Tablet shortcoming No. 4: Printing.
Tablet shortcoming No. 5: Document scanning.
With a PC you can connect to any of a wide variety of cheap scanners or all-in-one devices. With an iPad, you can't. Sure, there are apps that "transform" your iPad into a scanner, but when it comes done to it, they don't cut it compared to what you can connect to a PC.
Tablet shortcoming No. 6: Pivot tables.
I don't use pivot tables very much, but I know lots of people who do. If you perform or consume analytics at any level, this is a big deal. If you did better on your SAT verbals than math, you won't care.
Tablet shortcoming No. 7: Blogging.
Many blog technologies use the TinyMCE editing system. Many people blog, which means many people use TinyMCE -- though likely not on their iPads because several of the selection-based features of TinyMCE don't translate well to the platform. With Android, it's even worse. (To be fair, the situation is improving, but we're a long time into the tablet "revolution" for it to still be as bad as it is.)
Tablet shortcoming No. 8: Backup and restore.
I have an external hard drive I use to back up my laptop. Combined with Allway Sync (or whatever other backup software you happen to like), backing up a PC is straightforward, even if you don't have a centralized IT department to handle the task for you automatically.
With an iPad, you can back up to your PC (hint: this means you're using a PC), or you can rely on cloud-based storage that automagically keeps your tablet synchronized with online storage.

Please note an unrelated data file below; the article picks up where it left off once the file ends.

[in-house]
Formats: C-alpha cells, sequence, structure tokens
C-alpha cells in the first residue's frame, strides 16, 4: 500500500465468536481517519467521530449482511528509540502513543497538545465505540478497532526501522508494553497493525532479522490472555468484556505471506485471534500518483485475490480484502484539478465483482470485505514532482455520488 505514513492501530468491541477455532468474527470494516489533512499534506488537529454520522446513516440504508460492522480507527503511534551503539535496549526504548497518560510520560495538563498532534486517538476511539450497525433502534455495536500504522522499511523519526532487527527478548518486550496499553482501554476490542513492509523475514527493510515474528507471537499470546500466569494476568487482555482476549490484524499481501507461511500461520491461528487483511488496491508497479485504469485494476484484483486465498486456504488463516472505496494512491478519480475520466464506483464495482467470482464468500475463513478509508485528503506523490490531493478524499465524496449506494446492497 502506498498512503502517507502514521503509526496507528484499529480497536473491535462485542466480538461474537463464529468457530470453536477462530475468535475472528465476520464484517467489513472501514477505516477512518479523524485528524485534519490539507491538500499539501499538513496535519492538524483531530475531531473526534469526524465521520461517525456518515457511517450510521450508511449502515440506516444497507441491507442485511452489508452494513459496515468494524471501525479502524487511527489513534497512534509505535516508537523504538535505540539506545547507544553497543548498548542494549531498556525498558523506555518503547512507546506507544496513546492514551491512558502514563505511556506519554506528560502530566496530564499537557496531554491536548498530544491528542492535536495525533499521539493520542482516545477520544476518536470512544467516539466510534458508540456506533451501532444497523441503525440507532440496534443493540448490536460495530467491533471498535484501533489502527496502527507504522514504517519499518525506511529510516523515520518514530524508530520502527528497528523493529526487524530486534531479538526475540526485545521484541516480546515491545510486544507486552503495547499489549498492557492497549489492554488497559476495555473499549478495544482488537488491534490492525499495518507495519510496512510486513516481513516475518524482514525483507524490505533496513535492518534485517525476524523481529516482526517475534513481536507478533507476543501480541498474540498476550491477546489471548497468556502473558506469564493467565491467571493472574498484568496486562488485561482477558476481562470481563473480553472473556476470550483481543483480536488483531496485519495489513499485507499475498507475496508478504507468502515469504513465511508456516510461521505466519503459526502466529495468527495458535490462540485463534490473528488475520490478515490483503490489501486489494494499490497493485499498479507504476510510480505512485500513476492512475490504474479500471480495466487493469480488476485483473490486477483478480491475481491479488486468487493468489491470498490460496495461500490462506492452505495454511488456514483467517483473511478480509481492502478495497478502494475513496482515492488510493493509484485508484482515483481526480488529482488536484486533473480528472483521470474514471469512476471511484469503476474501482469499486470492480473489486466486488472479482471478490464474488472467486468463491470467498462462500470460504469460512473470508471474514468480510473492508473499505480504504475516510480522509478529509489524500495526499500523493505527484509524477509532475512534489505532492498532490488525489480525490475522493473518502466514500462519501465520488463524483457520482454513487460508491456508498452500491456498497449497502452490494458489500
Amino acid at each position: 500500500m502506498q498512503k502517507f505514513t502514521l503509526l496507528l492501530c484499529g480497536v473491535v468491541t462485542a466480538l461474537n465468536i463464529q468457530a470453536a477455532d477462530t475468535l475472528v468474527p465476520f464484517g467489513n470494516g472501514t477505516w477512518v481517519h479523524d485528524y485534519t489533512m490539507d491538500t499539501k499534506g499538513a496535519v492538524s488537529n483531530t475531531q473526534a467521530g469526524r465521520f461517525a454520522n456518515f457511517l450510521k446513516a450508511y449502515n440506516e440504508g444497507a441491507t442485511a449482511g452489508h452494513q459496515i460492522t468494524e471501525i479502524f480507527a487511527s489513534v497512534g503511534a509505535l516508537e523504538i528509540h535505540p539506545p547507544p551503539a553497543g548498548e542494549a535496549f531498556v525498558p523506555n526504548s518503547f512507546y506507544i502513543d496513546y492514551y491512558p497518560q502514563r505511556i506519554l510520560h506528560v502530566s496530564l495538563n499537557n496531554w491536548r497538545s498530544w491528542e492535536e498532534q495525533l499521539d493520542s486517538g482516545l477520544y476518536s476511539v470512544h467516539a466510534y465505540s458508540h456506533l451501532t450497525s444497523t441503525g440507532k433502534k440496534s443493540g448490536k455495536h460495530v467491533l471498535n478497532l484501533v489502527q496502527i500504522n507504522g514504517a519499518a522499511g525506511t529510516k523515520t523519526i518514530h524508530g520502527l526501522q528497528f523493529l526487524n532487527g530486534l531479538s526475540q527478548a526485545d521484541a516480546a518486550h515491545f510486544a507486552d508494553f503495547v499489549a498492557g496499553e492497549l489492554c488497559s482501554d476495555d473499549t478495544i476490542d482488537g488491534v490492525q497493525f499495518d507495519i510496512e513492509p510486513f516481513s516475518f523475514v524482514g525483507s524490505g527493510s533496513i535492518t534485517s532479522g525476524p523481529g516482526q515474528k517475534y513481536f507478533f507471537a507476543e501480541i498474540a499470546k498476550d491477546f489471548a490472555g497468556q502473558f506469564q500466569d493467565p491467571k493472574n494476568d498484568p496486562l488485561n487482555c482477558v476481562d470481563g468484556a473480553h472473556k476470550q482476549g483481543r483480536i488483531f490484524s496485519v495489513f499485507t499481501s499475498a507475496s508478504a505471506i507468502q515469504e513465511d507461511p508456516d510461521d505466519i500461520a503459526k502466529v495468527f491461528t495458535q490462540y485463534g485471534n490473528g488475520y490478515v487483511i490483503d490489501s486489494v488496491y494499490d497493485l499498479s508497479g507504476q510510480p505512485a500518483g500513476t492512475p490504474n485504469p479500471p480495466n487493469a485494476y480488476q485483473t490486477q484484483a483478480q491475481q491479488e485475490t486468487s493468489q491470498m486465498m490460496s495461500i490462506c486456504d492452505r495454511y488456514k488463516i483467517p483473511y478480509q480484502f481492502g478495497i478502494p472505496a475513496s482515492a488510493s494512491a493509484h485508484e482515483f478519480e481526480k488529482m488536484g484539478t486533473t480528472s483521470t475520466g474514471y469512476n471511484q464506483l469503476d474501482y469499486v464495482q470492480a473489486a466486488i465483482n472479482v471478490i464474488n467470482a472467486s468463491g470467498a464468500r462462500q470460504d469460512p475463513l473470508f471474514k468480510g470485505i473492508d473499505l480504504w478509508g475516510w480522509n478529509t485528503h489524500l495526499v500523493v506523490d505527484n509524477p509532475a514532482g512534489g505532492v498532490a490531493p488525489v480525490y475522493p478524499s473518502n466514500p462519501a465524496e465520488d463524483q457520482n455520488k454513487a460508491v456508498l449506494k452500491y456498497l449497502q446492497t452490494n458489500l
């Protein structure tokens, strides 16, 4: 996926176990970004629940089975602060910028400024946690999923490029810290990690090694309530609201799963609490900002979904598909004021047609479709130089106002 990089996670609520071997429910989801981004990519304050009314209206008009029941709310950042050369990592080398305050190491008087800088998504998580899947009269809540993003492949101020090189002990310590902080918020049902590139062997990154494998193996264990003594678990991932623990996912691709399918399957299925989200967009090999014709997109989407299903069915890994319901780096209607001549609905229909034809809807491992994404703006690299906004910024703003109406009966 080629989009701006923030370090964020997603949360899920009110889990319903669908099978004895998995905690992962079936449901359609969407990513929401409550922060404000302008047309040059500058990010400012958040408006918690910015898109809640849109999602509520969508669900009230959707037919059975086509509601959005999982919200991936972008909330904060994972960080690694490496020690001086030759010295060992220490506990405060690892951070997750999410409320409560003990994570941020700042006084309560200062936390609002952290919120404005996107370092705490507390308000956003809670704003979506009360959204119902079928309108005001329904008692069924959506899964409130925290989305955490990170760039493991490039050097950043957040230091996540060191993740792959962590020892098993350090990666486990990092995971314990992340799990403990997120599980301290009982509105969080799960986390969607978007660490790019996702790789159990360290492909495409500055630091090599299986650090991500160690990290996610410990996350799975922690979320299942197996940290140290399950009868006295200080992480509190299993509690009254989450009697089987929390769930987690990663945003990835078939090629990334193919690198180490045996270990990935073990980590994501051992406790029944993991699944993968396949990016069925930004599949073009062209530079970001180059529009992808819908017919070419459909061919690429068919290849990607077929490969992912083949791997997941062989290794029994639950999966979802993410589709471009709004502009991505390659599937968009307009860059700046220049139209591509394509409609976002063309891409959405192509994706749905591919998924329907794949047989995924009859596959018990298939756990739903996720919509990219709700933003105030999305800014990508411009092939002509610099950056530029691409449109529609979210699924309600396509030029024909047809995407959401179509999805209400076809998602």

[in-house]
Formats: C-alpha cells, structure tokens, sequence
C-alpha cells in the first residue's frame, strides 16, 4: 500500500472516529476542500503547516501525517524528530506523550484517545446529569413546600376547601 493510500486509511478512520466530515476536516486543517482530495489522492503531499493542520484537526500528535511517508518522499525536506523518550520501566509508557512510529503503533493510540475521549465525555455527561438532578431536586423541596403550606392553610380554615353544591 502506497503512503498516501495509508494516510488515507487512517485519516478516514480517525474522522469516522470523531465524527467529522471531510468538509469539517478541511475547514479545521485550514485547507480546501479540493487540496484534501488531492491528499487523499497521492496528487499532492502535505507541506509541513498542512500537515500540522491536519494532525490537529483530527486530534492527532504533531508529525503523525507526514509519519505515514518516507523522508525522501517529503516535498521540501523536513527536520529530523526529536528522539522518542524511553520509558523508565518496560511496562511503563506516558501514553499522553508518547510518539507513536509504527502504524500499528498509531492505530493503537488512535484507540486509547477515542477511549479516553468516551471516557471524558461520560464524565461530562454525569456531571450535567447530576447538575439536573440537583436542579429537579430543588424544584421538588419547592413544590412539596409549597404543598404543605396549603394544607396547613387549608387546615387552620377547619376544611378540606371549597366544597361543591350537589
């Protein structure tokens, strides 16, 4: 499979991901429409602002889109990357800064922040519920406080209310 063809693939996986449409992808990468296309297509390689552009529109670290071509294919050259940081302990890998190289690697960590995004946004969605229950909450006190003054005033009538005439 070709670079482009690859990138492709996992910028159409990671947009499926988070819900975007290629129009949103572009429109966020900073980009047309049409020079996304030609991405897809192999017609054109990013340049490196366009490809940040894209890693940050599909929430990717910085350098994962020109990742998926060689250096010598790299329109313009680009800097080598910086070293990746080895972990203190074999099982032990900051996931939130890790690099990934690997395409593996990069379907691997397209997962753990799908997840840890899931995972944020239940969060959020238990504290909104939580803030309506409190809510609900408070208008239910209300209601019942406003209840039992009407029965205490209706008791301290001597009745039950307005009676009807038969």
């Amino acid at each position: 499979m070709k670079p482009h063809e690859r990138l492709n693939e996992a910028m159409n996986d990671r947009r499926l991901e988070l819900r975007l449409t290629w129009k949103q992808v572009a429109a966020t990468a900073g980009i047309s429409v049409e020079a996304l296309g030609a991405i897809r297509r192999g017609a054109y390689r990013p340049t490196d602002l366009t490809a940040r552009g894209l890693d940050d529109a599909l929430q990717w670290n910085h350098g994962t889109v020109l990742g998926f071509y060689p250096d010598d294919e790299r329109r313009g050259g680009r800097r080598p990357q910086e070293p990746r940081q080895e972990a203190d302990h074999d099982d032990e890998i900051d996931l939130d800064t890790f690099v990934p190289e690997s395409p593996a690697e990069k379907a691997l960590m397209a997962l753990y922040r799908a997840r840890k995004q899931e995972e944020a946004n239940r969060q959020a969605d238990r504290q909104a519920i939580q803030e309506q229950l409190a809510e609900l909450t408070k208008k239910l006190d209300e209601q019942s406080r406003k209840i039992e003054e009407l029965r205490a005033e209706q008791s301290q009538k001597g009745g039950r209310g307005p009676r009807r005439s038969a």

But autosync isn't the same as backup and restore, for a very simple reason: Autosync propagates your mistakes to the cloud, at which point you're sunc -- that is to say, sync sunk. Autosync protects you from device failures, but not from the dreaded oh-no second (the fraction of a second separating your pushing the wrong button from your realizing you did so).
Tablets vs. PCs: Augment, not replace
I got tired of adding "but you knew that" -- except there's nothing here you didn't know. There's also nothing here those touting tablets as complete PC replacements for "average users" don't know. But there's a difference between what people know and what they know right now, when we're talking about the subject, because the usual discussion is about what tablets can do, not what they can't do.
Bottom line: For many employees -- those with heads-down production responsibilities -- tablets are irrelevant. For the rest, tablets are more likely to be an add-on technology, not a replacement. That's annoying from a cost perspective -- and yet another good reason to encourage BYOD.
This is the opportunity that was Microsoft's for the taking. Given the disastrous advance reviews Windows 8 has been receiving, though, it looks like Microsoft won't be taking advantage of it -- which means, sadly enough, that we won't either.
This story, "No, tablets won't replace PCs anytime soon," was originally published at InfoWorld.com. Read more of Bob Lewis' Advice Line blog on InfoWorld.com. For the latest business technology news, follow InfoWorld.com on Twitter.
This story, "No, Tablets Won't Replace PCs Anytime Soon" was originally published by InfoWorld.